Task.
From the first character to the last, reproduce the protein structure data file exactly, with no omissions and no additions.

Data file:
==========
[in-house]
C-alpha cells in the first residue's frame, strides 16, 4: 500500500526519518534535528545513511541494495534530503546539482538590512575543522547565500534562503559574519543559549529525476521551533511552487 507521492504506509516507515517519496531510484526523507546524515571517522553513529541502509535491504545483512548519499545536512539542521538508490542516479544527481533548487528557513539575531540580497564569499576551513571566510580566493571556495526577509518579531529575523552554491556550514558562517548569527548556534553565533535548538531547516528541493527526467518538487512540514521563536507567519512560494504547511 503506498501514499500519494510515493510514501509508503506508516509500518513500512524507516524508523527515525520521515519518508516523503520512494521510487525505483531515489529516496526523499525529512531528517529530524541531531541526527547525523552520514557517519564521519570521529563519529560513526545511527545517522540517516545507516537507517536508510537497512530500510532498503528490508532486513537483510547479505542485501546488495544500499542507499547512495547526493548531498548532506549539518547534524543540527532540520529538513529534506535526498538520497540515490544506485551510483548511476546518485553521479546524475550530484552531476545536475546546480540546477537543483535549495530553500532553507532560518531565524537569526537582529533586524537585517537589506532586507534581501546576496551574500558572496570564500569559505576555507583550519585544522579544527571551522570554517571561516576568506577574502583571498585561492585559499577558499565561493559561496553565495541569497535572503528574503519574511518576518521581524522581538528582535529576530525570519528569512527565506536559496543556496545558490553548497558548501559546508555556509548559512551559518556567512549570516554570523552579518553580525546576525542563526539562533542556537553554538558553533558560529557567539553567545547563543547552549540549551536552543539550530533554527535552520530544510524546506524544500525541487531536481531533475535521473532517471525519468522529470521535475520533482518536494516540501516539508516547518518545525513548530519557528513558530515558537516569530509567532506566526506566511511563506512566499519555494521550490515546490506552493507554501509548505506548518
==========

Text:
[in-house]
C-alpha cells in the first residue's frame, strides 16, 4: 500500500526519518534535528545513511541494495534530503546539482538590512575543522547565500534562503559574519543559549529525476521551533511552487 507521492504506509516507515517519496531510484526523507546524515571517522553513529541502509535491504545483512548519499545536512539542521538508490542516479544527481533548487528557513539575531540580497564569499576551513571566510580566493571556495526577509518579531529575523552554491556550514558562517548569527548556534553565533535548538531547516528541493527526467518538487512540514521563536507567519512560494504547511 503506498501514499500519494510515493510514501509508503506508516509500518513500512524507516524508523527515525520521515519518508516523503520512494521510487525505483531515489529516496526523499525529512531528517529530524541531531541526527547525523552520514557517519564521519570521529563519529560513526545511527545517522540517516545507516537507517536508510537497512530500510532498503528490508532486513537483510547479505542485501546488495544500499542507499547512495547526493548531498548532506549539518547534524543540527532540520529538513529534506535526498538520497540515490544506485551510483548511476546518485553521479546524475550530484552531476545536475546546480540546477537543483535549495530553500532553507532560518531565524537569526537582529533586524537585517537589506532586507534581501546576496551574500558572496570564500569559505576555507583550519585544522579544527571551522570554517571561516576568506577574502583571498585561492585559499577558499565561493559561496553565495541569497535572503528574503519574511518576518521581524522581538528582535529576530525570519528569512527565506536559496543556496545558490553548497558548501559546508555556509548559512551559518556567512549570516554570523552579518553580525546576525542563526539562533542556537553554538558553533558560529557567539553567545547563543547552549540549551536552543539550530533554527535552520530544510524546506524544500525541487531536481531533475535521473532517471525519468522529470521535475520533482518536494516540501516539508516547518518545525513548530519557528513558530515558537516569530509567532506566526506566511511563506512566499519555494521550490515546490506552493507554501509548505506548518